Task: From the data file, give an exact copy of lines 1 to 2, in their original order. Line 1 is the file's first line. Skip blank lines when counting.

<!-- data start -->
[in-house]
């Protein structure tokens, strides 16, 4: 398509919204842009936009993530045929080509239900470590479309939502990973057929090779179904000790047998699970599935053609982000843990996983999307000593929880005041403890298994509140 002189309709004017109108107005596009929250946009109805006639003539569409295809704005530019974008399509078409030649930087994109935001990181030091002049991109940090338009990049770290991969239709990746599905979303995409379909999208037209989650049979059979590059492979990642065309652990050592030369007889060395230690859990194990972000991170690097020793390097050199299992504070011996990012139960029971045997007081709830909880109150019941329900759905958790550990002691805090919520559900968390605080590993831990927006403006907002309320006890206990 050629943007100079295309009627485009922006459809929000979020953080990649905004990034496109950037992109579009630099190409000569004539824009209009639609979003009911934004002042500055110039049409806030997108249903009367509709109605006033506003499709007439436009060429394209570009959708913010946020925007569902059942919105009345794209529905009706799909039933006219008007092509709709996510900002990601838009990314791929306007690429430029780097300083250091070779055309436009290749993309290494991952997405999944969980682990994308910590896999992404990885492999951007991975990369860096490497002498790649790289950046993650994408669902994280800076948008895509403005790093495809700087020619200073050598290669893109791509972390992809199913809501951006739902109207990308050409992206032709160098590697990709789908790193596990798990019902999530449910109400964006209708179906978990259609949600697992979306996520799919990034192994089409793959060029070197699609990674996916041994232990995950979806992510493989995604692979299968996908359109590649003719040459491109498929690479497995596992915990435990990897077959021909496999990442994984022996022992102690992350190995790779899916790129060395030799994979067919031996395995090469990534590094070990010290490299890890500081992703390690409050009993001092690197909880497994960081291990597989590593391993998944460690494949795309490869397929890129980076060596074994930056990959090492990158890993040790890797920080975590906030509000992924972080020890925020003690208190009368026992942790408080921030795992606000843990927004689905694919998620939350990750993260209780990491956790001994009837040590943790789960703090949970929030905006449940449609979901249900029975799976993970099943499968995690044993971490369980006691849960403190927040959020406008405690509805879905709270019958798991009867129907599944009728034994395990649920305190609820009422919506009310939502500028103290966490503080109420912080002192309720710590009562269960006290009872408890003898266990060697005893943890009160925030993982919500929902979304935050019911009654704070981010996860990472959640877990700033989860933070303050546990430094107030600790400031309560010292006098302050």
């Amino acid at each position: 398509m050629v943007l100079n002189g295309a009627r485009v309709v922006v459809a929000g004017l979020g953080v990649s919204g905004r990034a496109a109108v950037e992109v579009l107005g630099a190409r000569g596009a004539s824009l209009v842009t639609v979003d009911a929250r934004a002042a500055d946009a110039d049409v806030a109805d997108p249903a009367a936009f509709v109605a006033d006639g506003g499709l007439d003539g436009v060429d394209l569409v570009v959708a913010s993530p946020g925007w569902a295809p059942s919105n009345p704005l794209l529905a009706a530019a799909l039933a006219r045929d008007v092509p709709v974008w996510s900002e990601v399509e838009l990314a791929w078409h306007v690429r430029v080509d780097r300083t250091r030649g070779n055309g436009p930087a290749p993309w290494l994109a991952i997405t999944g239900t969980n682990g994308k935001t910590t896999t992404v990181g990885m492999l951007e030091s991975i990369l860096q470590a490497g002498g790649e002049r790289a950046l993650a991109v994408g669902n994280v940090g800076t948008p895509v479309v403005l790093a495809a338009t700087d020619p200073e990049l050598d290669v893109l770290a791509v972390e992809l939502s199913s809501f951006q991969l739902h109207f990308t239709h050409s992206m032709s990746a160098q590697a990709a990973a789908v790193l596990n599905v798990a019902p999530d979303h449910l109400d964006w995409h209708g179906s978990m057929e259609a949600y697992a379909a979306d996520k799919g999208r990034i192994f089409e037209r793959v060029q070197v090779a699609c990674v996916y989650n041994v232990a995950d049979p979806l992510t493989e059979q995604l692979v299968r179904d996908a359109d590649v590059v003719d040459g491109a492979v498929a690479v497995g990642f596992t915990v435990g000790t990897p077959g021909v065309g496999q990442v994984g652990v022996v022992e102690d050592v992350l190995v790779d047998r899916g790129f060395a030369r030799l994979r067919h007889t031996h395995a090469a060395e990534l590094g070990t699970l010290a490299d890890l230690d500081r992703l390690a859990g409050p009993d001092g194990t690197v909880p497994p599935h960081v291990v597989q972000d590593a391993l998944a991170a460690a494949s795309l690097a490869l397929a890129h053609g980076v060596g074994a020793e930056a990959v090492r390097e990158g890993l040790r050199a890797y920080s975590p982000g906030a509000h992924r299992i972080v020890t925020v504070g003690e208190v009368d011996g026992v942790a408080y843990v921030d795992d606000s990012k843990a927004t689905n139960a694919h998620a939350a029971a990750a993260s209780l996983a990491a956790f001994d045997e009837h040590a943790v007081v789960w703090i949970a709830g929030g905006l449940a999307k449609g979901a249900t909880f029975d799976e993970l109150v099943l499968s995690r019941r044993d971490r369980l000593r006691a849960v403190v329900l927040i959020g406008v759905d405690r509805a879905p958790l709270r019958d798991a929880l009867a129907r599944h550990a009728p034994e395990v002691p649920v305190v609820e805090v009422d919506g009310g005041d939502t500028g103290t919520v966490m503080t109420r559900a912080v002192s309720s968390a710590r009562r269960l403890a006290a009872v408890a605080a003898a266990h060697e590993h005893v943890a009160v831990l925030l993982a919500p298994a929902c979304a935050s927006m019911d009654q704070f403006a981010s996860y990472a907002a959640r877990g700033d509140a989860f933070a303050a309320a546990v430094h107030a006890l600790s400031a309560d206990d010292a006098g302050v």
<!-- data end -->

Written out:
[in-house]
């Protein structure tokens, strides 16, 4: 398509919204842009936009993530045929080509239900470590479309939502990973057929090779179904000790047998699970599935053609982000843990996983999307000593929880005041403890298994509140 002189309709004017109108107005596009929250946009109805006639003539569409295809704005530019974008399509078409030649930087994109935001990181030091002049991109940090338009990049770290991969239709990746599905979303995409379909999208037209989650049979059979590059492979990642065309652990050592030369007889060395230690859990194990972000991170690097020793390097050199299992504070011996990012139960029971045997007081709830909880109150019941329900759905958790550990002691805090919520559900968390605080590993831990927006403006907002309320006890206990 050629943007100079295309009627485009922006459809929000979020953080990649905004990034496109950037992109579009630099190409000569004539824009209009639609979003009911934004002042500055110039049409806030997108249903009367509709109605006033506003499709007439436009060429394209570009959708913010946020925007569902059942919105009345794209529905009706799909039933006219008007092509709709996510900002990601838009990314791929306007690429430029780097300083250091070779055309436009290749993309290494991952997405999944969980682990994308910590896999992404990885492999951007991975990369860096490497002498790649790289950046993650994408669902994280800076948008895509403005790093495809700087020619200073050598290669893109791509972390992809199913809501951006739902109207990308050409992206032709160098590697990709789908790193596990798990019902999530449910109400964006209708179906978990259609949600697992979306996520799919990034192994089409793959060029070197699609990674996916041994232990995950979806992510493989995604692979299968996908359109590649003719040459491109498929690479497995596992915990435990990897077959021909496999990442994984022996022992102690992350190995790779899916790129060395030799994979067919031996395995090469990534590094070990010290490299890890500081992703390690409050009993001092690197909880497994960081291990597989590593391993998944460690494949795309490869397929890129980076060596074994930056990959090492990158890993040790890797920080975590906030509000992924972080020890925020003690208190009368026992942790408080921030795992606000843990927004689905694919998620939350990750993260209780990491956790001994009837040590943790789960703090949970929030905006449940449609979901249900029975799976993970099943499968995690044993971490369980006691849960403190927040959020406008405690509805879905709270019958798991009867129907599944009728034994395990649920305190609820009422919506009310939502500028103290966490503080109420912080002192309720710590009562269960006290009872408890003898266990060697005893943890009160925030993982919500929902979304935050019911009654704070981010996860990472959640877990700033989860933070303050546990430094107030600790400031309560010292006098302050």